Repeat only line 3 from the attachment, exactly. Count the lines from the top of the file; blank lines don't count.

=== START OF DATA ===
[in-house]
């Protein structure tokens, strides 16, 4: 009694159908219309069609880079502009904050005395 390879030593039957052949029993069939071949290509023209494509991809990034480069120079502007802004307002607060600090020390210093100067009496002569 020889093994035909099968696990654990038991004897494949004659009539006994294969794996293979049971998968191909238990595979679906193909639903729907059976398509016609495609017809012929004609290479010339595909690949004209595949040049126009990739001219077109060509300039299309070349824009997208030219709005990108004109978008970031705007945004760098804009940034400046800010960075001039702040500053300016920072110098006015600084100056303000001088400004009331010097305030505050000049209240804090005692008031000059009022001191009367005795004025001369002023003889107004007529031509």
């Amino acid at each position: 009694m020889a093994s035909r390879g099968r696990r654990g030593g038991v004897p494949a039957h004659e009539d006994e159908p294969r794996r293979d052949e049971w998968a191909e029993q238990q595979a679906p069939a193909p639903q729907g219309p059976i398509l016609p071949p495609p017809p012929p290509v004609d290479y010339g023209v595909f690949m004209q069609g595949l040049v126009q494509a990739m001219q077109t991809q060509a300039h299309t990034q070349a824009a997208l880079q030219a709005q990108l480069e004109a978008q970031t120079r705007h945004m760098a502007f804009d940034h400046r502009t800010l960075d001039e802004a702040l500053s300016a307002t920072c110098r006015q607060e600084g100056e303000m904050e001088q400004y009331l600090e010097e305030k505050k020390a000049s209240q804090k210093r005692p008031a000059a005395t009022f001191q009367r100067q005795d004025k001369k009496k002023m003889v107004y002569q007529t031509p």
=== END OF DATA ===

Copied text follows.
């Amino acid at each position: 009694m020889a093994s035909r390879g099968r696990r654990g030593g038991v004897p494949a039957h004659e009539d006994e159908p294969r794996r293979d052949e049971w998968a191909e029993q238990q595979a679906p069939a193909p639903q729907g219309p059976i398509l016609p071949p495609p017809p012929p290509v004609d290479y010339g023209v595909f690949m004209q069609g595949l040049v126009q494509a990739m001219q077109t991809q060509a300039h299309t990034q070349a824009a997208l880079q030219a709005q990108l480069e004109a978008q970031t120079r705007h945004m760098a502007f804009d940034h400046r502009t800010l960075d001039e802004a702040l500053s300016a307002t920072c110098r006015q607060e600084g100056e303000m904050e001088q400004y009331l600090e010097e305030k505050k020390a000049s209240q804090k210093r005692p008031a000059a005395t009022f001191q009367r100067q005795d004025k001369k009496k002023m003889v107004y002569q007529t031509p």